'Seeking a Friend for the End of the World' (English)
Director: Lorene Scafaria
Cast: Steve Carell, Keira Knightley
Steve Carell and Keira Knightley, together as a couple who've fallen suddenly and madly in love? Surely the apocalypse is nigh.
It's coming in three weeks, to be exact, in "Seeking a Friend for the End of the World," the feature directing debut from screenwriter Lorene Scafaria ("Nick & Norah's Infinite Playlist").
An asteroid 70 miles (110 kilometers) wide is hurtling toward Earth, ensuring destruction and doom for the entire planet. Scafaria explores how people behave when the rules of polite society are stripped away, a premise that isn't exactly novel — the world ended just last year, much more artfully, in Lars Von Trier's "Melancholia" — but one that's brimming with potential for absurdist, satirical comedy.
Within that setting, Carell and Knightley get thrown together. The pairing doesn't make a whole lot of sense on paper — in the real world or on the big screen — but for the most part they have enough unexpected, opposites-attract likability and find themselves in enough strangely amusing situations to make the movie work. The mawkish third act, however, nearly destroys all that appeal.
Carell's character, Dodge, is very much in the vein of the detached and depressed but wryly observant figures he's played before: He's an insurance agent whose wife takes when news of the asteroid breaks. Knightley is his downstairs neighbor in the apartment building, Penny, a free-spirited, pot-smoking Brit with a penchant for classic vinyl records. She is your quintessential Manic Pixie Dream Girl.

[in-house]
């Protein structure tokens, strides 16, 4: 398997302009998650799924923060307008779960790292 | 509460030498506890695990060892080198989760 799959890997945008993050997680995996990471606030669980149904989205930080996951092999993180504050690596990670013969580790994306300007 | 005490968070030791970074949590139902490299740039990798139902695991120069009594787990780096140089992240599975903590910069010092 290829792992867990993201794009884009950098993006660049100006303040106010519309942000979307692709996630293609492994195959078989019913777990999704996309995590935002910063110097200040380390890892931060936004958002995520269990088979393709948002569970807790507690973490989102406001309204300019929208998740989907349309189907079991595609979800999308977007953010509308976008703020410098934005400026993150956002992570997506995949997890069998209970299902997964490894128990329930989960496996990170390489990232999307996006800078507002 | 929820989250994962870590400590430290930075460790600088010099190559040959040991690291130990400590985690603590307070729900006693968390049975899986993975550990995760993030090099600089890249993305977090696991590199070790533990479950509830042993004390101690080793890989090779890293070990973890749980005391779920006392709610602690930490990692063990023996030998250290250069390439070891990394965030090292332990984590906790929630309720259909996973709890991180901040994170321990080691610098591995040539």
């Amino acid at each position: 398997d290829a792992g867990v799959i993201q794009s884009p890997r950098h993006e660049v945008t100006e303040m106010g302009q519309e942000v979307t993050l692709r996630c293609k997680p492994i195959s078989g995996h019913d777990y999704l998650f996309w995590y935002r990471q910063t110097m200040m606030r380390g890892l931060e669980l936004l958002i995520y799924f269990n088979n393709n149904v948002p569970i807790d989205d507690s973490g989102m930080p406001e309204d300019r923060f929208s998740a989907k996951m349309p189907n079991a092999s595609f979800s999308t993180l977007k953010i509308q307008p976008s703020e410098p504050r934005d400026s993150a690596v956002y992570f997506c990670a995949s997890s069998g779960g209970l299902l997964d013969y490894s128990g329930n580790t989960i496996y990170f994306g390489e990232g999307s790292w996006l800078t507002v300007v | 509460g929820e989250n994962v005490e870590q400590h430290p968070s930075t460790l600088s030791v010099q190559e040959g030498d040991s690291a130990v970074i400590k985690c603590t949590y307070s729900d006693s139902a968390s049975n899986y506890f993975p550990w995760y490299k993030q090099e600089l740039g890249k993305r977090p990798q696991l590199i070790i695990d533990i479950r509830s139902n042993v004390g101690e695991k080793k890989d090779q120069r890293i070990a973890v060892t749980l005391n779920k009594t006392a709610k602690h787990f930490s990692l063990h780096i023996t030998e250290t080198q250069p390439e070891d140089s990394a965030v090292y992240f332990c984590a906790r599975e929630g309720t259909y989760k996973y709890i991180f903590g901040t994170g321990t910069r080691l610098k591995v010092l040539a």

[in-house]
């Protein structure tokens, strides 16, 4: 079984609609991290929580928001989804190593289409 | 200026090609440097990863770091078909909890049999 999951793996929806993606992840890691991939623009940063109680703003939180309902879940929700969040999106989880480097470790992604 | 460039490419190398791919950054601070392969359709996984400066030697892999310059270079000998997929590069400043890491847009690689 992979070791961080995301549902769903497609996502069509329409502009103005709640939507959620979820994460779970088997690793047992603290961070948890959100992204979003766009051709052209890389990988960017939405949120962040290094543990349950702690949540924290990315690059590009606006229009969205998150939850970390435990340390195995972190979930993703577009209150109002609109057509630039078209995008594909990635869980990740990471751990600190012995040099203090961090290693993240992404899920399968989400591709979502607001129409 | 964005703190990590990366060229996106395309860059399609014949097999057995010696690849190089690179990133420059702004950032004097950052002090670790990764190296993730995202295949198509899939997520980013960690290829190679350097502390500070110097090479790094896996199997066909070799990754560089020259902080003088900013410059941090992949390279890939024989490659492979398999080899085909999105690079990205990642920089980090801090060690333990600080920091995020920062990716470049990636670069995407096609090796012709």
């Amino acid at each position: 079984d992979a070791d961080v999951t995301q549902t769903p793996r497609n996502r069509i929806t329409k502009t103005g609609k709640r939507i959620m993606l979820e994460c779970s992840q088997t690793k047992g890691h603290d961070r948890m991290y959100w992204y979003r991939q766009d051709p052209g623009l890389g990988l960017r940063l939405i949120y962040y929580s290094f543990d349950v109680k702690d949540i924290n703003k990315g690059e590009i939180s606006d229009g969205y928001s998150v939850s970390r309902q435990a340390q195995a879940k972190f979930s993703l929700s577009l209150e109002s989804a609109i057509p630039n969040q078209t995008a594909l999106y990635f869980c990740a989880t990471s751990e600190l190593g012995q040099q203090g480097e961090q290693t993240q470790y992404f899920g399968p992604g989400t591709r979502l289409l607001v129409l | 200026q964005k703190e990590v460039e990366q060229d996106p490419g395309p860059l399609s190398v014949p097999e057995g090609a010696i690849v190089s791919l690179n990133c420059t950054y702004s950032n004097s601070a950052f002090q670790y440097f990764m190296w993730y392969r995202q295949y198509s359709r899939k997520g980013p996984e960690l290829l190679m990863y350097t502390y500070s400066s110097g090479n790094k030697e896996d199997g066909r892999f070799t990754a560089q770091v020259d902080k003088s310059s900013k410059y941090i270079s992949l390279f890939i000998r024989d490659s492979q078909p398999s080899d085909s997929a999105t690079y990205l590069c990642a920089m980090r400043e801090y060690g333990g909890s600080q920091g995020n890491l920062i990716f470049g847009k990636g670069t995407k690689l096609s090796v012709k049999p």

Naturally, these two people need to go on a road trip.
All Dodge wants to do is track down his high school sweetheart, The One That Got Away, in hopes of rekindling the romance in his final days. (Clearly, she's meant to represent everything he wanted out of life and never achieved.) Penny, meanwhile, is fresh off a bad break-up (from a ridiculously self-centered musician played by Adam Brody) and all she wants to do is get home to England to ride it out with her family. Dodge knows a guy with a plane who can help her.
Their journey (Scafaria also wrote the script) is buoyed by individual moments, and by some of the inspired casting that's revealed at each stop along the way. Among the best scenes takes place at the beginning: an end-of-the-world party Dodge's friend Warren (Rob Corddry) and his wife (Connie Britton) throw, where civilized, middle-aged people cavort in wild ways because ... why not? Nothing matters anymore. Similarly, Dodge and Penny find themselves at a TGI Friday's-style restaurant called Friendsy's where everyone has clearly been doing Ecstasy and the possibility of indulgence and danger lurks in every fake Tiffany-lamped corner.
But enjoyably odd moments like these give way to sentimentality by the end, as if Scafaria didn't feel comfortable just letting her characters succumb to the inevitable. No, they have to "learn something." They have to find catharsis and redemption. They have to tidy things up before the end — and the film's ending itself feels too tidy, as well.
The mess would have been more interesting — and more real.